I have made rules for myself many times, but I never made them on New Year’s eve, except for last year, which I think was my first New Year’s resolution.

    It was to practice banjo at least one hour every day, no matter what. Not because I have to force myself to practice — I would practice all day if I had time — but because I have to give myself permission to do what I want, and not to let people stop me. And they will always try.

    I did practice an hour every day — actually more like 2 hours. And this year I am continuing that same resolution. It brought me freedom from the tyranny of others, and real happiness maybe for the first time ever.

    Do I have a right to do something just because I want to, and for no other reason? I don’t know, but I decided to try. Music was the first thing I ever wanted to do, and it has been all my life. Of course it wasn’t something I wanted as a career, so I did it when/if there was time left over.

    In recent years it got pushed aside by the tyranny of others, and there were days when I didn’t practice at all, or only if I had an extra 15 minutes at the end of the day.

    Those days are over I hope, and the new era of selfishness has been established, for one year so far. And now the second year is starting and I pray it will be as saturated with joy as the first was. Maybe even more.

    The tyranny of others can be direct or subtle. Yes they will drag you down if possible. Does this mean I hate everyone? No, just that i hate that thing in everyone that wants to stamp out your joy.

    And I love God, so that means, by extension, I love everyone, because everything is God. I just hate — I don’t know — the modern society, or the fate of women, or something.

    I drank some champaign so don’t mind me if I am not making sense. But what I said about my resolution last year and this year is true. I went for a whole year with one or two hours, at least, devoted to music every day.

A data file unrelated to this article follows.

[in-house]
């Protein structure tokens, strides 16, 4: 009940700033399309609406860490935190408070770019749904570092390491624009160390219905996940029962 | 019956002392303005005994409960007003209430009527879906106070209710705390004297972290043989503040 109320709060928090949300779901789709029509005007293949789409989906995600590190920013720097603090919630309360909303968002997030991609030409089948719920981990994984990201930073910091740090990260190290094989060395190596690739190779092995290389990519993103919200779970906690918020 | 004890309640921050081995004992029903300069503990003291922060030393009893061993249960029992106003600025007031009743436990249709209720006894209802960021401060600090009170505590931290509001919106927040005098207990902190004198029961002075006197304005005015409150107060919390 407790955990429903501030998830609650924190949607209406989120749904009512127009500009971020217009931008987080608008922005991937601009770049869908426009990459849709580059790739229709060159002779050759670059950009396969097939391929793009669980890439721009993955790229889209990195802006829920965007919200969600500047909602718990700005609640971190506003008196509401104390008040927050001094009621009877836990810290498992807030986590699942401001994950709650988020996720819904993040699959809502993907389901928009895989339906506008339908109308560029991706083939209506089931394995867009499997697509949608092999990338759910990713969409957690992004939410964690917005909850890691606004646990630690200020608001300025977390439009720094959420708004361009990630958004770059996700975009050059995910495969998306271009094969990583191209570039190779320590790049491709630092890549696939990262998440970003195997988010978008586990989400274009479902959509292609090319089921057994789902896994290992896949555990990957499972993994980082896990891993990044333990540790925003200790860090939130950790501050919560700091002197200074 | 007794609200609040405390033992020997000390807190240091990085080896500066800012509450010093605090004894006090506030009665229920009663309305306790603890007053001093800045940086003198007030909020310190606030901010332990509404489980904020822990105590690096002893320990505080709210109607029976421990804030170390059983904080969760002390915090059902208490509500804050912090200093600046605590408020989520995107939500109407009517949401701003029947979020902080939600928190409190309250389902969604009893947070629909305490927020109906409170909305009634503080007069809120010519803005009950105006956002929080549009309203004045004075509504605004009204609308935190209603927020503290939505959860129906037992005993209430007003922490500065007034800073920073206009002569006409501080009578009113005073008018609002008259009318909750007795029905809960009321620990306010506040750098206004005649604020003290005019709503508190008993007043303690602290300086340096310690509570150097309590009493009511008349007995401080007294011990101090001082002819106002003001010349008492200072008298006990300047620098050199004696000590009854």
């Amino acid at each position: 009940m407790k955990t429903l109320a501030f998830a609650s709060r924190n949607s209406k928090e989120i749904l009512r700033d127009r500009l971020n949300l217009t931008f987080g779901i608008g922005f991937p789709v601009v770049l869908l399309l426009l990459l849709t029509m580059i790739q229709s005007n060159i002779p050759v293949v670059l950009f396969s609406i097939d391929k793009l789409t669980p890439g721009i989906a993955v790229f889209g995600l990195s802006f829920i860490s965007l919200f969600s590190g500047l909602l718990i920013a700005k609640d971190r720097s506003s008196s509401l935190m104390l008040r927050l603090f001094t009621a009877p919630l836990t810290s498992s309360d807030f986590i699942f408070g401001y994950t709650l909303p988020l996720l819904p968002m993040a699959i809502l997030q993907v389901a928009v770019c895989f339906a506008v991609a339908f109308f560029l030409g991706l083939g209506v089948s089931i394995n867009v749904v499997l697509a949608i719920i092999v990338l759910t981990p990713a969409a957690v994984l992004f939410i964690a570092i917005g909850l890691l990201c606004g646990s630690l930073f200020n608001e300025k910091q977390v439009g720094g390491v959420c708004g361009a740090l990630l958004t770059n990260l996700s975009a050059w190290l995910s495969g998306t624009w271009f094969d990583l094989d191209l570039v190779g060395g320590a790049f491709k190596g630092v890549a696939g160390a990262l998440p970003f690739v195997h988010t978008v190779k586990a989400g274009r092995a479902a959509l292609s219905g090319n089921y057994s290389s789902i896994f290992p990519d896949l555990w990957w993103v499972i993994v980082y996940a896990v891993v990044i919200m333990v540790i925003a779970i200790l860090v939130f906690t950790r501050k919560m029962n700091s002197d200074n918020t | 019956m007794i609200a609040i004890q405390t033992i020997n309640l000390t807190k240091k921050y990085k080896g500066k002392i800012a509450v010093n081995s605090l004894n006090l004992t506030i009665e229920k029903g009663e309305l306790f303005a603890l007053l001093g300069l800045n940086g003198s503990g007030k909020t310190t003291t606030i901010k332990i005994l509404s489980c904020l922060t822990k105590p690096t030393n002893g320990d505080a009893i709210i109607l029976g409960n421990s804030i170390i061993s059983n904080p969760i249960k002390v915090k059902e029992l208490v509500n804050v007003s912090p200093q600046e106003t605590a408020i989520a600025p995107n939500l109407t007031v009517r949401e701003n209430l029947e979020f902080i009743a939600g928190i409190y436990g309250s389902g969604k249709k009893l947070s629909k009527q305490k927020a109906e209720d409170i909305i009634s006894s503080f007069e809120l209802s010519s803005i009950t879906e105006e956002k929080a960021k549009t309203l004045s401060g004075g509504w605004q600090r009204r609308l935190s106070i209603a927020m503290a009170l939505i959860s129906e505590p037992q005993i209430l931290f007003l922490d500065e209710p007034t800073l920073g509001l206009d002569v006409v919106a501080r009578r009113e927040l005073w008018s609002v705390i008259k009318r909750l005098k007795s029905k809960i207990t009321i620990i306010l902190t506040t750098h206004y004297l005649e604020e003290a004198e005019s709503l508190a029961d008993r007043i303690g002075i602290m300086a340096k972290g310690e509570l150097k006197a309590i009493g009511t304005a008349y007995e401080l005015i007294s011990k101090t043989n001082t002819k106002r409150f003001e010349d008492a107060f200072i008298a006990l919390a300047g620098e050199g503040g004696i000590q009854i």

I want to have another year of that. No one stopped me. They could have said “how can you waste time playing your banjo when your mother wants to see you?” But they didn’t dare, because they spend their time doing whatever they want. I finally realized I can fight fire with fire.

    This evening I visited a single woman friend and we had a lovely conversation about how the society has no respect for older single women, and how men only want women if they’re young. So she and I agreed that we are both completely worthless!

    But she has no banjo in her life, only anti-depressants. I don’t have to get sucked into her brand of despair.

    My resolution, again, is life and music and joy — in spite of everything, and no matter what. That’s what I learned in 2009. That’s what life really is — going on joyfully in spite of everything. The most beautiful songs, to me, are the ones that are the most tragic.

    And that reminds me again of utopianism. In the perfect utopia (if it could exist, and of course it can’t), there would be no music, no drama or art. How could there be, if there were no pain?

    Well happy New Year. I know that Amba has very little selfishness, and her joy is in being a loving wife, which is wonderful. However, I hope she will consider thinking a little more of herself, occasionally.

    It is not either-or. I still consider my mother, my male friend, my evil siblings, etc. I just turned off the guilt about doing what I want, and have always wanted. I refuse to let anyone make me feel stupid or guilty about it.

    And I played music alone all my life, because I was afraid someone would say I was no good. Now I play at jam sessions and in 3 years no one has told me I’m no good. Everyone is there because they love music and no one wants to make anyone feel bad.

    I really thank God I found out about all this. I’m sure there are many other wonderful things I might learn in my life, as long as the Tyranny of Others doesn’t get me.

    Last week I met some old women friends, who I see about once a year. Every time it’s the same conversation — all men are jerks, and how can we get one?

  13. amba said,

    Every day?? Melinda, that’s a tall order!!

  14. amba said,

    Real, I love you. And you’re getting funnier and funnier.

    Funny — but I have trouble thinking of making music as “selfish.” Or unselfish. I just can’t find it anywhere on that continuum. Making music is something you have to do. Incidentally, it also gives pleasure to others.